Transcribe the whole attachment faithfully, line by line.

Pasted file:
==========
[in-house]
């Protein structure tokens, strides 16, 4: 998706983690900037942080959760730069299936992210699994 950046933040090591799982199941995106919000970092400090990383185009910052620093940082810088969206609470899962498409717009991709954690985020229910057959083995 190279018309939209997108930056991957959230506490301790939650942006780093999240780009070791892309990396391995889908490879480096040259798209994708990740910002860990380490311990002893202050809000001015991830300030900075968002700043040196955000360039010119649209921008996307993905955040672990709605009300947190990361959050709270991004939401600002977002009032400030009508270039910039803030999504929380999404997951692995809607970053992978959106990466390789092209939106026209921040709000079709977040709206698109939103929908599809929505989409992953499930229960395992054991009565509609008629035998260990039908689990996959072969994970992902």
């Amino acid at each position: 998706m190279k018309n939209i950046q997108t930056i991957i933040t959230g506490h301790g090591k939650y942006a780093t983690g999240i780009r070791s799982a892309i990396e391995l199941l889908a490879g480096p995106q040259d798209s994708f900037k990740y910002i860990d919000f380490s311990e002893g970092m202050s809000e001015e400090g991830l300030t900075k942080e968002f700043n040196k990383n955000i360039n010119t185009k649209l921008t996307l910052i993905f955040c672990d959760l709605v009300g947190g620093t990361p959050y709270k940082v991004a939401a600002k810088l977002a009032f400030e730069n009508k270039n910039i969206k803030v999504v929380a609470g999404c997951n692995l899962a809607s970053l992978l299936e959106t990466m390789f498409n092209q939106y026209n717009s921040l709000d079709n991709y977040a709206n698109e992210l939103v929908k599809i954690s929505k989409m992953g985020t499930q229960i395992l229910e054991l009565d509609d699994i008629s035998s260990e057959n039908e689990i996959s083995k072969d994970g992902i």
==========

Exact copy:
[in-house]
């Protein structure tokens, strides 16, 4: 998706983690900037942080959760730069299936992210699994 950046933040090591799982199941995106919000970092400090990383185009910052620093940082810088969206609470899962498409717009991709954690985020229910057959083995 190279018309939209997108930056991957959230506490301790939650942006780093999240780009070791892309990396391995889908490879480096040259798209994708990740910002860990380490311990002893202050809000001015991830300030900075968002700043040196955000360039010119649209921008996307993905955040672990709605009300947190990361959050709270991004939401600002977002009032400030009508270039910039803030999504929380999404997951692995809607970053992978959106990466390789092209939106026209921040709000079709977040709206698109939103929908599809929505989409992953499930229960395992054991009565509609008629035998260990039908689990996959072969994970992902």
């Amino acid at each position: 998706m190279k018309n939209i950046q997108t930056i991957i933040t959230g506490h301790g090591k939650y942006a780093t983690g999240i780009r070791s799982a892309i990396e391995l199941l889908a490879g480096p995106q040259d798209s994708f900037k990740y910002i860990d919000f380490s311990e002893g970092m202050s809000e001015e400090g991830l300030t900075k942080e968002f700043n040196k990383n955000i360039n010119t185009k649209l921008t996307l910052i993905f955040c672990d959760l709605v009300g947190g620093t990361p959050y709270k940082v991004a939401a600002k810088l977002a009032f400030e730069n009508k270039n910039i969206k803030v999504v929380a609470g999404c997951n692995l899962a809607s970053l992978l299936e959106t990466m390789f498409n092209q939106y026209n717009s921040l709000d079709n991709y977040a709206n698109e992210l939103v929908k599809i954690s929505k989409m992953g985020t499930q229960i395992l229910e054991l009565d509609d699994i008629s035998s260990e057959n039908e689990i996959s083995k072969d994970g992902i």